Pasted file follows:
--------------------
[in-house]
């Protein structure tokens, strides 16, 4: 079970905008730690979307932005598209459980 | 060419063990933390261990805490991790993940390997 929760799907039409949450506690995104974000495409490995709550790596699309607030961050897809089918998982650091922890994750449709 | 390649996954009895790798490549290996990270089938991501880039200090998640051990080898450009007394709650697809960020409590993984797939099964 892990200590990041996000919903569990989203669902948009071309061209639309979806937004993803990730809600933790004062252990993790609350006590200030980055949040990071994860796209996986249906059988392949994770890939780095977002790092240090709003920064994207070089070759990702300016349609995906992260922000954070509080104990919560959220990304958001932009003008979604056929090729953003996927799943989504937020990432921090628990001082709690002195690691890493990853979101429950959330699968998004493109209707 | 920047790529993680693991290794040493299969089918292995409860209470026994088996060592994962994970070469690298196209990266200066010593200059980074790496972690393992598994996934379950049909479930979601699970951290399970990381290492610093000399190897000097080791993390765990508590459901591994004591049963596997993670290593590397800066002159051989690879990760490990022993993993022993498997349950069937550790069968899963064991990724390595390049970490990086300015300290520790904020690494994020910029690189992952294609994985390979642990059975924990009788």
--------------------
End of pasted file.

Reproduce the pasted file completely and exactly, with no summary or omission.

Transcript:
[in-house]
């Protein structure tokens, strides 16, 4: 079970905008730690979307932005598209459980 | 060419063990933390261990805490991790993940390997 929760799907039409949450506690995104974000495409490995709550790596699309607030961050897809089918998982650091922890994750449709 | 390649996954009895790798490549290996990270089938991501880039200090998640051990080898450009007394709650697809960020409590993984797939099964 892990200590990041996000919903569990989203669902948009071309061209639309979806937004993803990730809600933790004062252990993790609350006590200030980055949040990071994860796209996986249906059988392949994770890939780095977002790092240090709003920064994207070089070759990702300016349609995906992260922000954070509080104990919560959220990304958001932009003008979604056929090729953003996927799943989504937020990432921090628990001082709690002195690691890493990853979101429950959330699968998004493109209707 | 920047790529993680693991290794040493299969089918292995409860209470026994088996060592994962994970070469690298196209990266200066010593200059980074790496972690393992598994996934379950049909479930979601699970951290399970990381290492610093000399190897000097080791993390765990508590459901591994004591049963596997993670290593590397800066002159051989690879990760490990022993993993022993498997349950069937550790069968899963064991990724390595390049970490990086300015300290520790904020690494994020910029690189992952294609994985390979642990059975924990009788």